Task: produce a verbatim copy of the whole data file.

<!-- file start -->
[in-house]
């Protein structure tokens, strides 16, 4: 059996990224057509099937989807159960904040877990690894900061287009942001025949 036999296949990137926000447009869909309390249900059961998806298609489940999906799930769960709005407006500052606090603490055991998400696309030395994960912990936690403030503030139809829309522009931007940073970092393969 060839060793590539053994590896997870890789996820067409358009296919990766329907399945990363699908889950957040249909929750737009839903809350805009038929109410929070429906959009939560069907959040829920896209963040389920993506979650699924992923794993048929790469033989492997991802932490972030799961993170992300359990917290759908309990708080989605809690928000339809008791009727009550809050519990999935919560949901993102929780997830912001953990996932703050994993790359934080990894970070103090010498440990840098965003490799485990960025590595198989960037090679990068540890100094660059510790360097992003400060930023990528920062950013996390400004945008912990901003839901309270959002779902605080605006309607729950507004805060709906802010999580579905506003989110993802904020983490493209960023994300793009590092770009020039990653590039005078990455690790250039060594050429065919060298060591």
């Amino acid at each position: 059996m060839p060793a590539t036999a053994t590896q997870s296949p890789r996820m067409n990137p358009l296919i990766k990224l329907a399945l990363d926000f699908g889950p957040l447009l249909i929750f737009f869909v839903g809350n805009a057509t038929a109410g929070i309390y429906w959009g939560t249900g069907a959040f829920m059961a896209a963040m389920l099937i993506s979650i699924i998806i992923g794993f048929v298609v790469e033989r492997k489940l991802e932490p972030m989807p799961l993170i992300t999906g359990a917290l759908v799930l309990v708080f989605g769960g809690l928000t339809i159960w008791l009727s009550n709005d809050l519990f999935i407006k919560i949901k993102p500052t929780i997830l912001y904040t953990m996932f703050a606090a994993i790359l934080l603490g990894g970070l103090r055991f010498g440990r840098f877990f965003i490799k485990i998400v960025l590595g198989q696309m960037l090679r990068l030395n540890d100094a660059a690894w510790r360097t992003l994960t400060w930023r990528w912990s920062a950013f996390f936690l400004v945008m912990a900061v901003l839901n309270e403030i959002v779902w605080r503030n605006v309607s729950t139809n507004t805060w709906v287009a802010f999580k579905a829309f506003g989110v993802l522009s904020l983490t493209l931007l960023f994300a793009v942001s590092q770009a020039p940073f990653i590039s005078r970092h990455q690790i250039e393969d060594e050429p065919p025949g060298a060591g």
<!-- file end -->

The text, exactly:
[in-house]
């Protein structure tokens, strides 16, 4: 059996990224057509099937989807159960904040877990690894900061287009942001025949 036999296949990137926000447009869909309390249900059961998806298609489940999906799930769960709005407006500052606090603490055991998400696309030395994960912990936690403030503030139809829309522009931007940073970092393969 060839060793590539053994590896997870890789996820067409358009296919990766329907399945990363699908889950957040249909929750737009839903809350805009038929109410929070429906959009939560069907959040829920896209963040389920993506979650699924992923794993048929790469033989492997991802932490972030799961993170992300359990917290759908309990708080989605809690928000339809008791009727009550809050519990999935919560949901993102929780997830912001953990996932703050994993790359934080990894970070103090010498440990840098965003490799485990960025590595198989960037090679990068540890100094660059510790360097992003400060930023990528920062950013996390400004945008912990901003839901309270959002779902605080605006309607729950507004805060709906802010999580579905506003989110993802904020983490493209960023994300793009590092770009020039990653590039005078990455690790250039060594050429065919060298060591």
């Amino acid at each position: 059996m060839p060793a590539t036999a053994t590896q997870s296949p890789r996820m067409n990137p358009l296919i990766k990224l329907a399945l990363d926000f699908g889950p957040l447009l249909i929750f737009f869909v839903g809350n805009a057509t038929a109410g929070i309390y429906w959009g939560t249900g069907a959040f829920m059961a896209a963040m389920l099937i993506s979650i699924i998806i992923g794993f048929v298609v790469e033989r492997k489940l991802e932490p972030m989807p799961l993170i992300t999906g359990a917290l759908v799930l309990v708080f989605g769960g809690l928000t339809i159960w008791l009727s009550n709005d809050l519990f999935i407006k919560i949901k993102p500052t929780i997830l912001y904040t953990m996932f703050a606090a994993i790359l934080l603490g990894g970070l103090r055991f010498g440990r840098f877990f965003i490799k485990i998400v960025l590595g198989q696309m960037l090679r990068l030395n540890d100094a660059a690894w510790r360097t992003l994960t400060w930023r990528w912990s920062a950013f996390f936690l400004v945008m912990a900061v901003l839901n309270e403030i959002v779902w605080r503030n605006v309607s729950t139809n507004t805060w709906v287009a802010f999580k579905a829309f506003g989110v993802l522009s904020l983490t493209l931007l960023f994300a793009v942001s590092q770009a020039p940073f990653i590039s005078r970092h990455q690790i250039e393969d060594e050429p065919p025949g060298a060591g």